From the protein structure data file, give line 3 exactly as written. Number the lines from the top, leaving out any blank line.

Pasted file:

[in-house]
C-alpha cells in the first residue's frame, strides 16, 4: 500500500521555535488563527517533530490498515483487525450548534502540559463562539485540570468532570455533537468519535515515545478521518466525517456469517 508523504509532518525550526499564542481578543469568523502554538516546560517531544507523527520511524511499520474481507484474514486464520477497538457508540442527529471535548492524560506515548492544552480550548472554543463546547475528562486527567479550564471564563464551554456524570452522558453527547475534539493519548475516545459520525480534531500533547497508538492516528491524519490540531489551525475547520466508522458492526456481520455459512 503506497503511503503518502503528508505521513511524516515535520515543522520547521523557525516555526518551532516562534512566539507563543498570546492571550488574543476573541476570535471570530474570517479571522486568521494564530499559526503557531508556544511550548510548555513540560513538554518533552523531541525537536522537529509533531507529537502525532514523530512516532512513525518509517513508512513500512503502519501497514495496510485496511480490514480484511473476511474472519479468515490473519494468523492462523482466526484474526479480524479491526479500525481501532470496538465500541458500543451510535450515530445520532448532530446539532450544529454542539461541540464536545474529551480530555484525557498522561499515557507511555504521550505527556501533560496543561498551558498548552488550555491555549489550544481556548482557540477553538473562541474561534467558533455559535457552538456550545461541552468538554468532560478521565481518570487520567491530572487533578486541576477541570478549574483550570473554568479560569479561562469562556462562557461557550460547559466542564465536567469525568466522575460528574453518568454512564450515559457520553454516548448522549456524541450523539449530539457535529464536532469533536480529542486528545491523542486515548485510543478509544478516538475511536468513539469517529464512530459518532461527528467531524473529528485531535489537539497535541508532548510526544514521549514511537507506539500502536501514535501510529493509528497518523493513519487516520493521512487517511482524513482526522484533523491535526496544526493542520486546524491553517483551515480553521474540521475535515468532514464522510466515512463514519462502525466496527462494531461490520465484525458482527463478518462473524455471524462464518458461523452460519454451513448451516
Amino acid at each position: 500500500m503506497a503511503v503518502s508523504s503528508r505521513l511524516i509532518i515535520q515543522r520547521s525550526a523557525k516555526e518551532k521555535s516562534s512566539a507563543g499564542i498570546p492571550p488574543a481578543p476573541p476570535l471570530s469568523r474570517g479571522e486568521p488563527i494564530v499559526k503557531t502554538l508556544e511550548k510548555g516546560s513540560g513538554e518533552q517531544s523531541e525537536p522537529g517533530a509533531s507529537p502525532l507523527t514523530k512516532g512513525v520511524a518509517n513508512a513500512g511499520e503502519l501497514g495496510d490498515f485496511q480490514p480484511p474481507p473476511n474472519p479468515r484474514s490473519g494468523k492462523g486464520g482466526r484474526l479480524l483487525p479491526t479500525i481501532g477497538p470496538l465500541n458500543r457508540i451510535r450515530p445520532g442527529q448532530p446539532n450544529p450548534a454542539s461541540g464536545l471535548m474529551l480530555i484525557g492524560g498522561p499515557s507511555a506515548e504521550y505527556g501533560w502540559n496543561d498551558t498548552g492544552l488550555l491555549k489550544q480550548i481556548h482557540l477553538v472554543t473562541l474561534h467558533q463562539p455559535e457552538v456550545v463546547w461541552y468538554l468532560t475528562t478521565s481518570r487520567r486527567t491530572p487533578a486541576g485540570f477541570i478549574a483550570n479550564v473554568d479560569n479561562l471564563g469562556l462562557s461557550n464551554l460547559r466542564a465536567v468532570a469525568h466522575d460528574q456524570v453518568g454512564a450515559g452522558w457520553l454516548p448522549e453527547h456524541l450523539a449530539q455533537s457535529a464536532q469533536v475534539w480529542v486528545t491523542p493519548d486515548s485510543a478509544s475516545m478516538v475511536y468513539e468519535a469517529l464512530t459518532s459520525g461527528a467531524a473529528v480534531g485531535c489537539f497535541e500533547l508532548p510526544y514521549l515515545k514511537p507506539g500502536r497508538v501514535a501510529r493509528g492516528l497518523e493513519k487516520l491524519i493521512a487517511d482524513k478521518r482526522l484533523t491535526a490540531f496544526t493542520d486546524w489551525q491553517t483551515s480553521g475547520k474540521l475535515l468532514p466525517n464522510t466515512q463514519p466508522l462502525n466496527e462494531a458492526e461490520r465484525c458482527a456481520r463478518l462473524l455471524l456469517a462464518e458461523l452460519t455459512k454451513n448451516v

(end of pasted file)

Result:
Amino acid at each position: 500500500m503506497a503511503v503518502s508523504s503528508r505521513l511524516i509532518i515535520q515543522r520547521s525550526a523557525k516555526e518551532k521555535s516562534s512566539a507563543g499564542i498570546p492571550p488574543a481578543p476573541p476570535l471570530s469568523r474570517g479571522e486568521p488563527i494564530v499559526k503557531t502554538l508556544e511550548k510548555g516546560s513540560g513538554e518533552q517531544s523531541e525537536p522537529g517533530a509533531s507529537p502525532l507523527t514523530k512516532g512513525v520511524a518509517n513508512a513500512g511499520e503502519l501497514g495496510d490498515f485496511q480490514p480484511p474481507p473476511n474472519p479468515r484474514s490473519g494468523k492462523g486464520g482466526r484474526l479480524l483487525p479491526t479500525i481501532g477497538p470496538l465500541n458500543r457508540i451510535r450515530p445520532g442527529q448532530p446539532n450544529p450548534a454542539s461541540g464536545l471535548m474529551l480530555i484525557g492524560g498522561p499515557s507511555a506515548e504521550y505527556g501533560w502540559n496543561d498551558t498548552g492544552l488550555l491555549k489550544q480550548i481556548h482557540l477553538v472554543t473562541l474561534h467558533q463562539p455559535e457552538v456550545v463546547w461541552y468538554l468532560t475528562t478521565s481518570r487520567r486527567t491530572p487533578a486541576g485540570f477541570i478549574a483550570n479550564v473554568d479560569n479561562l471564563g469562556l462562557s461557550n464551554l460547559r466542564a465536567v468532570a469525568h466522575d460528574q456524570v453518568g454512564a450515559g452522558w457520553l454516548p448522549e453527547h456524541l450523539a449530539q455533537s457535529a464536532q469533536v475534539w480529542v486528545t491523542p493519548d486515548s485510543a478509544s475516545m478516538v475511536y468513539e468519535a469517529l464512530t459518532s459520525g461527528a467531524a473529528v480534531g485531535c489537539f497535541e500533547l508532548p510526544y514521549l515515545k514511537p507506539g500502536r497508538v501514535a501510529r493509528g492516528l497518523e493513519k487516520l491524519i493521512a487517511d482524513k478521518r482526522l484533523t491535526a490540531f496544526t493542520d486546524w489551525q491553517t483551515s480553521g475547520k474540521l475535515l468532514p466525517n464522510t466515512q463514519p466508522l462502525n466496527e462494531a458492526e461490520r465484525c458482527a456481520r463478518l462473524l455471524l456469517a462464518e458461523l452460519t455459512k454451513n448451516v